The Appeal of Greek Romance

My current project explores ancient Greek heroes and ancient Greek mythology in a modern setting. I’m a long time fan of romance novels featuring grizzly Scotsmen, devilish dukes, and buff athletes, but I have also always been a fan of the ancient Greek men.

Why make these men the subject of romance novels? Well, let me list the ways…

1. It All Began With The 300

A movie that features Gerald Butler AND Michael Fassbender, along with an army of other muscular men, doing the impossible. SIGN ME UP! This movie was my Braveheart, it was my Outlander before Outlander was a series. I can still watch it a hundred times and get goosebumps. Yeah, it is HIGHLY inaccurate, but the story is still fascinating and sparked a love of Greek history (and Greek men.)

Which leads me to my second reason…

2. A Fascinating History

Romance tends to lean towards certain eras. We love Regency and Victorian novels. Personally, I’m always looking for a good medieval Scotland tale. The Greeks have hundreds of years worth of fascinating history. From the Persian and Peloponnesian Wars to the era of Alexander the Great. If you want to go waaaay back, you can discover their Bronze Age and the battle of Troy. There is so much to explore! Which means there are a TON of interesting stories to discover.

3. They created the ORIGINAL Romance Hero

I mean, you could argue this point- but stick with me. The Ancient Greek’s loved stories about heroes, so much so that they even had cults devoted to them. Their stories survived to modern times because they have elements that contemporary audiences can relate too: adventure, monsters… romance! All the makings of a good tale! Achilles, Hercules, Odysseus were all complex characters who have a lot in common with the heroes of romance novels.
– Broody? (Check)
– Handsome? (Check)
– Makes terrible decisions? (Check)

Their stories may not fall in the romance genre, but that’s just because they don’t focus on the romance. If we just, I don’t know, shift perspective and give women (or LGBTQ characters) more of a voice in these stories then it would be easy to turn Greek heroes into men just trying to find love.

 

4. Greek Gods are just like the Fae!

Paranormal romance loves to talk about the Fae. They are powerful, self-centered, and unconcerned with mortal lives. Well, the Greek gods are just like that, and they have a LOT of family drama. What makes Greek gods compelling though is the aesthetics assigned to them;  Athena represents Athens and wisdom, Ares was the patron god of Sparta and war, Poseidon ruled the seas. The Greeks had a god for just about everything and different stories to go with them. They also showed very human emotions. The gods fell in love (most of the time in lust), raged wars, had favorite heroes and mourned their deaths. Because of these things the Greek gods have captured my attention ever since I was a little girl. I bet I’m not the only one who memorized every single god before she reached high school.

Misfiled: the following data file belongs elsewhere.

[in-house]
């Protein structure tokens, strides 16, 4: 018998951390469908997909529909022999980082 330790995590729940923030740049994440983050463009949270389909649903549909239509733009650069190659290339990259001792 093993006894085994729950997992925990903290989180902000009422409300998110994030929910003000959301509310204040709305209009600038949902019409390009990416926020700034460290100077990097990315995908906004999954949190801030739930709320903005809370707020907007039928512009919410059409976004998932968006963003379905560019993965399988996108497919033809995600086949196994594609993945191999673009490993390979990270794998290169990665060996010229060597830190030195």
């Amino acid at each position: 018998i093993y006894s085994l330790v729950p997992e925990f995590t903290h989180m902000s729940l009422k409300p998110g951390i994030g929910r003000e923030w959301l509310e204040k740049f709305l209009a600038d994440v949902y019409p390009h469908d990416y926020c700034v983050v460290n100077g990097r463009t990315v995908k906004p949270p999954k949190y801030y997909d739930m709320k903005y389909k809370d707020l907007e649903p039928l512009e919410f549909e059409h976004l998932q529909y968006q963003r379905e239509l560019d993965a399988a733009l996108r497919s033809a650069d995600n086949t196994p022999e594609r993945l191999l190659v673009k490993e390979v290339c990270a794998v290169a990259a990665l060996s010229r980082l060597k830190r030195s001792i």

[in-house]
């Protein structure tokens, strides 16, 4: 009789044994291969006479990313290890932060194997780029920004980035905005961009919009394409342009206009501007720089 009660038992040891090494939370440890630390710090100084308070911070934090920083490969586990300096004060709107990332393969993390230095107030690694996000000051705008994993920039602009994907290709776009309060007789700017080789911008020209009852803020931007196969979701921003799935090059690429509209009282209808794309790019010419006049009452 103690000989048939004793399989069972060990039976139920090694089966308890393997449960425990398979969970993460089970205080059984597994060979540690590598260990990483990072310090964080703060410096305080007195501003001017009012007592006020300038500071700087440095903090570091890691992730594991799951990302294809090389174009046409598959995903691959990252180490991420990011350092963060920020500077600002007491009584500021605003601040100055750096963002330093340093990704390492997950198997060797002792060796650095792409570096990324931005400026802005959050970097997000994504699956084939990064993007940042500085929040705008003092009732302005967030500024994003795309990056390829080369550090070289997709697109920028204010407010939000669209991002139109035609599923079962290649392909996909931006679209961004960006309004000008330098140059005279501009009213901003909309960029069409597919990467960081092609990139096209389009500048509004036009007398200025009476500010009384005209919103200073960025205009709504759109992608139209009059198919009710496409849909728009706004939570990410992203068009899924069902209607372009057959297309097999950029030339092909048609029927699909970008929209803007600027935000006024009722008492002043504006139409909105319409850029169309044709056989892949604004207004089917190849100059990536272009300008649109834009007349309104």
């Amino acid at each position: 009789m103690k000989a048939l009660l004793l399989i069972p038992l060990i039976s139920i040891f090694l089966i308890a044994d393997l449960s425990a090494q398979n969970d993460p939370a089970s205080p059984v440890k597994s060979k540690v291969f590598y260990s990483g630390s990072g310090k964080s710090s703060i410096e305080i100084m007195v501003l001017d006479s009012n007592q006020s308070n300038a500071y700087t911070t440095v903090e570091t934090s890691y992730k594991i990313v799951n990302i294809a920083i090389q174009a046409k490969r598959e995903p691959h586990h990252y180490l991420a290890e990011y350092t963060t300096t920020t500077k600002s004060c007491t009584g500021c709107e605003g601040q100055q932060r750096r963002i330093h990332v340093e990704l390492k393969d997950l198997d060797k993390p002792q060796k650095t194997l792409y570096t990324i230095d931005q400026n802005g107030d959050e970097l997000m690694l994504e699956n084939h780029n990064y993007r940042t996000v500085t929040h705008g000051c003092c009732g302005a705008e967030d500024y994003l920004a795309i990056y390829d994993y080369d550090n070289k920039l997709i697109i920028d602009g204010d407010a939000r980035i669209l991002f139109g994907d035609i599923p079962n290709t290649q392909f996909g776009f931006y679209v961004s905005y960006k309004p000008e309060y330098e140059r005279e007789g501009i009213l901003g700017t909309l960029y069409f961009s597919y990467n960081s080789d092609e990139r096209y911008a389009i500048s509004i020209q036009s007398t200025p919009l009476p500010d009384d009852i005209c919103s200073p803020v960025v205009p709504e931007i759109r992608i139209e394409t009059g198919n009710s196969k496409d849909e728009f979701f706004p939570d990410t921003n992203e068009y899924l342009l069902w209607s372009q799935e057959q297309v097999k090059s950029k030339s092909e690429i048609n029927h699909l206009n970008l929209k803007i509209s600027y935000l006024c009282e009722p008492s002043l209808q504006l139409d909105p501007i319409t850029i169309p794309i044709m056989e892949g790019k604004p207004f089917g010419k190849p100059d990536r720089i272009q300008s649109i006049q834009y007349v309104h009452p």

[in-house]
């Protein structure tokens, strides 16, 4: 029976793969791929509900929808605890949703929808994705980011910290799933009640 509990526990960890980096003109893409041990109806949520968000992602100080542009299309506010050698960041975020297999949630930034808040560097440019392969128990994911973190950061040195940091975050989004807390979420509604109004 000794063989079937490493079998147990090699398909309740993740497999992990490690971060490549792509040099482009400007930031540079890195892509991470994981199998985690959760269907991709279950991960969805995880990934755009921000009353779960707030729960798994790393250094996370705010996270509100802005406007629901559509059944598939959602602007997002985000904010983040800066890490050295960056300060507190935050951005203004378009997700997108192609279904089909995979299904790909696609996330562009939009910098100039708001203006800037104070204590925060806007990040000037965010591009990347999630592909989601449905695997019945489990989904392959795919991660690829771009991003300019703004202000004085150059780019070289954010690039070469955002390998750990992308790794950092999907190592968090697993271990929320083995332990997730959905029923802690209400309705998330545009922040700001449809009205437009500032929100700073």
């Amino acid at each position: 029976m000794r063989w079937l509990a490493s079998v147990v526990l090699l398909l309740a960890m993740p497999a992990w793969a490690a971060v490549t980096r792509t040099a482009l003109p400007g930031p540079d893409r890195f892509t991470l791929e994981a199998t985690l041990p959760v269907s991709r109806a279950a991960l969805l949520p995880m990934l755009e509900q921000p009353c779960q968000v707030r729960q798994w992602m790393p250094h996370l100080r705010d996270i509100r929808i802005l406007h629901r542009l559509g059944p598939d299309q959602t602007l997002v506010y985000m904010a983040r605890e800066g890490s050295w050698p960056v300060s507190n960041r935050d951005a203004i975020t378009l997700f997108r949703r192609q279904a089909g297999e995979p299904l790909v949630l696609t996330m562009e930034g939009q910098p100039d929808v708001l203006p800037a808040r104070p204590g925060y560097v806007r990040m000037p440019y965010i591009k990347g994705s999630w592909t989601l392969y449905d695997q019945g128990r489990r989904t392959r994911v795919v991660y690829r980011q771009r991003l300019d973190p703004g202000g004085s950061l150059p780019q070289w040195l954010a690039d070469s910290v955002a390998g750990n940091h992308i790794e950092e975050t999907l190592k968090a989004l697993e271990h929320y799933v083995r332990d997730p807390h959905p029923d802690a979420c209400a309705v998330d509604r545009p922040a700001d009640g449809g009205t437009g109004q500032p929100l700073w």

5. Screw the Kilt try a Chilton

Everyone fawns themselves over men in kilts. Well, Greek men wore tunics that were much more revealing. They also did much of their athletics in the nude (think nude wrestling.) Someday will write a heroine who is as turned on by the Greek attire, or lack there of, as I am.

 

6. Greek Sexuality is a Complex MONSTER!

The history of sex in ancient Greece is a long and complex thing. Some scholars believed they were neither homosexual nor heterosexual, but referred to roles in terms of the passive partner and the penetrator (or, the man of the relationship.)  They had a number of different types of love (Pothos, Eros, Himeros) to explain the relationships that could develop between two people: A familial kind of love, the lustful kind of love, the longing emotion of love, and so on.   This means there is a lot to play with as a romance writer, in which we can explore both hetero and homosexual relationships. Were Achilles and Patroclus lovers or just the best of friends? The Sacred Band of Thebes was an army of male lovers, who died fighting Phillip II. These are stories that I’d love to see explored and brought to light.

 

So what do you think? Have I convinced you to give it a try? Stay tuned for more information on my Heroes of Olympus series. In the meantime check out Mary Renault, who wrote her famous Alexander the Great series that explores his various relationships. I also recommend Amanda Bouchett’s The Kingmaker Chronicles which takes place in a Greek inspired fantasy world.

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